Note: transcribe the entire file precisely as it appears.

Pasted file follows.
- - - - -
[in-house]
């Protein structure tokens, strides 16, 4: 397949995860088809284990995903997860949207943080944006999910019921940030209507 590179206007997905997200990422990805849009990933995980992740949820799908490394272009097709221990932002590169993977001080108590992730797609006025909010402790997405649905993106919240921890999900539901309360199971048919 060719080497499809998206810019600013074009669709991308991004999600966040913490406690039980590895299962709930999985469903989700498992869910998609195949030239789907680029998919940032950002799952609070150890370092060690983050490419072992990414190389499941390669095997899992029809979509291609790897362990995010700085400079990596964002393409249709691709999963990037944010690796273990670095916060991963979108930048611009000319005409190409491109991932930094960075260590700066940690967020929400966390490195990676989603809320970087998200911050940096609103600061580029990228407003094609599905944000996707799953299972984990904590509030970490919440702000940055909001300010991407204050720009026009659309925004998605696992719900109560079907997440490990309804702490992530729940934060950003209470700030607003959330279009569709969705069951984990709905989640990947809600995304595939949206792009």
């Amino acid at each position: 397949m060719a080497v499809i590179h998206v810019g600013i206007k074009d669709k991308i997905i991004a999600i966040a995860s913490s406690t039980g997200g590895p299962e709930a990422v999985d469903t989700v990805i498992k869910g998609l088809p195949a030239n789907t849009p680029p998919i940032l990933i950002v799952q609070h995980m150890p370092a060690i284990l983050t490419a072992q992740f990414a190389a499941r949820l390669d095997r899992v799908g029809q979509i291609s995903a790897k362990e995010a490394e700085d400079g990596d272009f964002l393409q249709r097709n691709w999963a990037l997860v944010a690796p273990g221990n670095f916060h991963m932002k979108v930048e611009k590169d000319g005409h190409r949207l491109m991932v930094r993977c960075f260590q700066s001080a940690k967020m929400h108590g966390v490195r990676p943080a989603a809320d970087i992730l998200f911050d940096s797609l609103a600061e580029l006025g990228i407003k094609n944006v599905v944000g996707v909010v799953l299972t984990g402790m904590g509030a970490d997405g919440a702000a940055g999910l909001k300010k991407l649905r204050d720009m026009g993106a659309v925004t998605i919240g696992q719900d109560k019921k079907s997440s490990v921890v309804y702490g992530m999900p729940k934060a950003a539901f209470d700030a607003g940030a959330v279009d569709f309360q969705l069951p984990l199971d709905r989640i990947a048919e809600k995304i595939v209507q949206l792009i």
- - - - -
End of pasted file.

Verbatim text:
[in-house]
């Protein structure tokens, strides 16, 4: 397949995860088809284990995903997860949207943080944006999910019921940030209507 590179206007997905997200990422990805849009990933995980992740949820799908490394272009097709221990932002590169993977001080108590992730797609006025909010402790997405649905993106919240921890999900539901309360199971048919 060719080497499809998206810019600013074009669709991308991004999600966040913490406690039980590895299962709930999985469903989700498992869910998609195949030239789907680029998919940032950002799952609070150890370092060690983050490419072992990414190389499941390669095997899992029809979509291609790897362990995010700085400079990596964002393409249709691709999963990037944010690796273990670095916060991963979108930048611009000319005409190409491109991932930094960075260590700066940690967020929400966390490195990676989603809320970087998200911050940096609103600061580029990228407003094609599905944000996707799953299972984990904590509030970490919440702000940055909001300010991407204050720009026009659309925004998605696992719900109560079907997440490990309804702490992530729940934060950003209470700030607003959330279009569709969705069951984990709905989640990947809600995304595939949206792009």
């Amino acid at each position: 397949m060719a080497v499809i590179h998206v810019g600013i206007k074009d669709k991308i997905i991004a999600i966040a995860s913490s406690t039980g997200g590895p299962e709930a990422v999985d469903t989700v990805i498992k869910g998609l088809p195949a030239n789907t849009p680029p998919i940032l990933i950002v799952q609070h995980m150890p370092a060690i284990l983050t490419a072992q992740f990414a190389a499941r949820l390669d095997r899992v799908g029809q979509i291609s995903a790897k362990e995010a490394e700085d400079g990596d272009f964002l393409q249709r097709n691709w999963a990037l997860v944010a690796p273990g221990n670095f916060h991963m932002k979108v930048e611009k590169d000319g005409h190409r949207l491109m991932v930094r993977c960075f260590q700066s001080a940690k967020m929400h108590g966390v490195r990676p943080a989603a809320d970087i992730l998200f911050d940096s797609l609103a600061e580029l006025g990228i407003k094609n944006v599905v944000g996707v909010v799953l299972t984990g402790m904590g509030a970490d997405g919440a702000a940055g999910l909001k300010k991407l649905r204050d720009m026009g993106a659309v925004t998605i919240g696992q719900d109560k019921k079907s997440s490990v921890v309804y702490g992530m999900p729940k934060a950003a539901f209470d700030a607003g940030a959330v279009d569709f309360q969705l069951p984990l199971d709905r989640i990947a048919e809600k995304i595939v209507q949206l792009i």